What counts as disclosure?

Anything, virtually.

Outside the US, the legal definition is “available to the public”.  This means any step which puts the information within reach of someone who is not under your control.  So selling an article on the open market allows any buyer to dismantle the product and look at it.  Publishing something on the web means anyone can read it, and archiving services can keep a copy of it.  Speaking at a conference means that anyone can listen (or read the proceedings).  Placing a book in a library means anyone can read it, even if none actually do.  And so on.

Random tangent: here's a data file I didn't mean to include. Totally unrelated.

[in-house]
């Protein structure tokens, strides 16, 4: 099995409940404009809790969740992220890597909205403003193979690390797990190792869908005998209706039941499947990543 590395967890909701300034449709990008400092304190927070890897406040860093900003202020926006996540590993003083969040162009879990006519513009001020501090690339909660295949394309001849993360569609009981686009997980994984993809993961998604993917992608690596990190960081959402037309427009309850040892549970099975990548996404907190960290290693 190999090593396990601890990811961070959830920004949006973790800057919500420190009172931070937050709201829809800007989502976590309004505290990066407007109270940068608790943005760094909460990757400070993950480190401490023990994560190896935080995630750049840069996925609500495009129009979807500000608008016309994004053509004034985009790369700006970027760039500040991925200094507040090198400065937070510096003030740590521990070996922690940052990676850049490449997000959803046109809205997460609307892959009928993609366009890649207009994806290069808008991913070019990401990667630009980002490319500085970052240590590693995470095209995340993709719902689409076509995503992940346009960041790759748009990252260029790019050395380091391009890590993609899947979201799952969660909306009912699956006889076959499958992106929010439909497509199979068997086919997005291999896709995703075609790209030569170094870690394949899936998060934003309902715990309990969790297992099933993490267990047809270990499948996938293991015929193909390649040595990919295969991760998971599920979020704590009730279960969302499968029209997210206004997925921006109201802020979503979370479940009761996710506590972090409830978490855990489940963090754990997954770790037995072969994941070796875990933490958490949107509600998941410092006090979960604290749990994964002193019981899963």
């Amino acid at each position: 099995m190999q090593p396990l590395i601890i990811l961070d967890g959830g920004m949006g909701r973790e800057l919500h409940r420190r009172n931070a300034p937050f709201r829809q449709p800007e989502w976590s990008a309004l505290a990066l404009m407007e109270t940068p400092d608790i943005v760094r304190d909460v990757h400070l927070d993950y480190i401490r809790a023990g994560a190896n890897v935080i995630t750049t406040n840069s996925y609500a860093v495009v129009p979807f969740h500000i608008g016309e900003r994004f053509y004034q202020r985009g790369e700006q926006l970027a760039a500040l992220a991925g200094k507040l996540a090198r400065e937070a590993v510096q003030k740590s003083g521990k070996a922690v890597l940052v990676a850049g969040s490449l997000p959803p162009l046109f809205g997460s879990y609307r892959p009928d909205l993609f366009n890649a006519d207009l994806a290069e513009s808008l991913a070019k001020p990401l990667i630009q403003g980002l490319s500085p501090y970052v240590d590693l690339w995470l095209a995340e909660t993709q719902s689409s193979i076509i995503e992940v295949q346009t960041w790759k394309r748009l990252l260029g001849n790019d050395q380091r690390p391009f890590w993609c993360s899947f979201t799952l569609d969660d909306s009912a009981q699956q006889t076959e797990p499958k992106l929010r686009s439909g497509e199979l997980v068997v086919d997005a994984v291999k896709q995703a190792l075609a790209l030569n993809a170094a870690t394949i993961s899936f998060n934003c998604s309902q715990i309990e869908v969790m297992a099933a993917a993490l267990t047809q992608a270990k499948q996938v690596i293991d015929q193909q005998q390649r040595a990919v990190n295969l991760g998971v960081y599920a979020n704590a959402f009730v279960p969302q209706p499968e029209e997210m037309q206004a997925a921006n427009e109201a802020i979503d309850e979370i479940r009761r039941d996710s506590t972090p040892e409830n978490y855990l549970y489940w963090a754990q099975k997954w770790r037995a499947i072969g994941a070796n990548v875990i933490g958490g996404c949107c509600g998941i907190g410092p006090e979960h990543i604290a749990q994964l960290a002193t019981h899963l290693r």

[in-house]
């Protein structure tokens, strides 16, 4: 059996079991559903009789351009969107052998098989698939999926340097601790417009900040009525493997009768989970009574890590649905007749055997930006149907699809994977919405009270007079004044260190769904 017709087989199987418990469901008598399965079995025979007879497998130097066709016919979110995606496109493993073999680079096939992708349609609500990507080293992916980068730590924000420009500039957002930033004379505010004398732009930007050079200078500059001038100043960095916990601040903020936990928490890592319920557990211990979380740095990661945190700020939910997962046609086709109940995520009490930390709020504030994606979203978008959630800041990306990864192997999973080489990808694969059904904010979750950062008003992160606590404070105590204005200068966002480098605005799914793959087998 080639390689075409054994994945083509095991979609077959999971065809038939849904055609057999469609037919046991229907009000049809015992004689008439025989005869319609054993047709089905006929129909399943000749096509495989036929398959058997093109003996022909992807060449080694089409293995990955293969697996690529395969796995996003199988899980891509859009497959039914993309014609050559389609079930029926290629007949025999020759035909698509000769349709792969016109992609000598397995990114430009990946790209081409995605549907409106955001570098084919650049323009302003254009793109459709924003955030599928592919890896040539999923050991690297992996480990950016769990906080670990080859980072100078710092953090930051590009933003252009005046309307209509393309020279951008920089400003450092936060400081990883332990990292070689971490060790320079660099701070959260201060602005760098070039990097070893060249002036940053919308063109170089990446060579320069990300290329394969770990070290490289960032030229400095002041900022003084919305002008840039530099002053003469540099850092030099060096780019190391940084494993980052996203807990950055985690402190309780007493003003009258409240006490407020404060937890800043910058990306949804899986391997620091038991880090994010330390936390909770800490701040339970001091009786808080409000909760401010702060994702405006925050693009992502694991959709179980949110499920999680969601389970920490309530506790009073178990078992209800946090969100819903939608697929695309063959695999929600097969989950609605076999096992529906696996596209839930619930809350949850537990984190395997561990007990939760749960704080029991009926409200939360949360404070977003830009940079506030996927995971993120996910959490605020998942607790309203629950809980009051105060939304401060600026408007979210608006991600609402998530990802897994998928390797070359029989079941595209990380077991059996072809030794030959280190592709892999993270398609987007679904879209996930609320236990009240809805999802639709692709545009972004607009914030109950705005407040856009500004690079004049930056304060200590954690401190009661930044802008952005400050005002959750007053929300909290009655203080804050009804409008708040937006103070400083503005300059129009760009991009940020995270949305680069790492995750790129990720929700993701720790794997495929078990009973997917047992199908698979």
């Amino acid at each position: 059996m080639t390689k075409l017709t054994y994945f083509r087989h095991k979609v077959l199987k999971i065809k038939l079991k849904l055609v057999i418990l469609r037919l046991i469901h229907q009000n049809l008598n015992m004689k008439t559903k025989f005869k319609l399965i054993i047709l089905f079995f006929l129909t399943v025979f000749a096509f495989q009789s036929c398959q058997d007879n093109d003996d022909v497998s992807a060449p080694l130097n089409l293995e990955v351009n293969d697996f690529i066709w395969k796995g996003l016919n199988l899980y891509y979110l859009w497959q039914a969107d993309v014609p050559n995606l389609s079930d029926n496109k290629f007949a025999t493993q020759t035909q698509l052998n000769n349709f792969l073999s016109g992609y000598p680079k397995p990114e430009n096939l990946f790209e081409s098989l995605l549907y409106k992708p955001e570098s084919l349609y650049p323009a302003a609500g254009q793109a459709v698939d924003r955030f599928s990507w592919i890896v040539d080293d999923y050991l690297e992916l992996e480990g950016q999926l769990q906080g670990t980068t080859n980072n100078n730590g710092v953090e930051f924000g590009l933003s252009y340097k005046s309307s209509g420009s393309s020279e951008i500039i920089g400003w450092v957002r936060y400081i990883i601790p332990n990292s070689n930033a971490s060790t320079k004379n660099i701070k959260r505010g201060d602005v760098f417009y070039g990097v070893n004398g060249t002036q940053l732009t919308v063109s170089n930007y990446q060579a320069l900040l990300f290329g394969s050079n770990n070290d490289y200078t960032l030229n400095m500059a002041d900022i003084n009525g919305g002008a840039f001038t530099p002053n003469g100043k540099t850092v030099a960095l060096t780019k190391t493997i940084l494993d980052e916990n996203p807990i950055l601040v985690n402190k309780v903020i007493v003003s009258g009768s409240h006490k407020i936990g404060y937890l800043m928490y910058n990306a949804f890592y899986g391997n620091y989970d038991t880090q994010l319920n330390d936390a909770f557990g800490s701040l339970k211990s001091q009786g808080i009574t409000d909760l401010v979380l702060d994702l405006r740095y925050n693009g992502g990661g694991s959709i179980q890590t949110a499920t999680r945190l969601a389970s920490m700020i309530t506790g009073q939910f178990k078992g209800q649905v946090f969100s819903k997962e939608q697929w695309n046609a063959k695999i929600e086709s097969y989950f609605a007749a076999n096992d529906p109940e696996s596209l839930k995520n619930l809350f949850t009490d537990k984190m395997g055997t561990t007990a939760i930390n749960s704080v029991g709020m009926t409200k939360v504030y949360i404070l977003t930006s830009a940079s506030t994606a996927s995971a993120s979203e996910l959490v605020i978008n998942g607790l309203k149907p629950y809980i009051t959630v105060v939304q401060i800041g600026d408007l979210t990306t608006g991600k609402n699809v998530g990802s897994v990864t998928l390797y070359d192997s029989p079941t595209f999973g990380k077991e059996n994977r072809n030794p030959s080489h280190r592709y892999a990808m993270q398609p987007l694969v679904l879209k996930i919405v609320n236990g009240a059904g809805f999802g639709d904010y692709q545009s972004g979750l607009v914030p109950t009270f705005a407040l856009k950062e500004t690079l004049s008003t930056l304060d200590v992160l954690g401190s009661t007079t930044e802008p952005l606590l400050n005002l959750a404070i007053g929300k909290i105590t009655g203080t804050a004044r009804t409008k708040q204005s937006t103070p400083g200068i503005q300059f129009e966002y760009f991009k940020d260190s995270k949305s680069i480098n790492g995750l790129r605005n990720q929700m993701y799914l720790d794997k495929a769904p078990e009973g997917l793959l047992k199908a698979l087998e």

Something is not disclosed for the purposes of patent law if it is not published in any way, or if the only people who the inventor tells are bound by some duty of confidentiality.  This can be implicit (such as in the case of co-workers or professional advisors), or it can be explicit (such as with an outside collaborator who signs a non-disclosure agreement).

Different rules apply in the US, generally allowing more freedom.  However, if you are considering protecting the idea outside the US, then you need to stay within the more restrictive rules of the other countries in which you might be filing.

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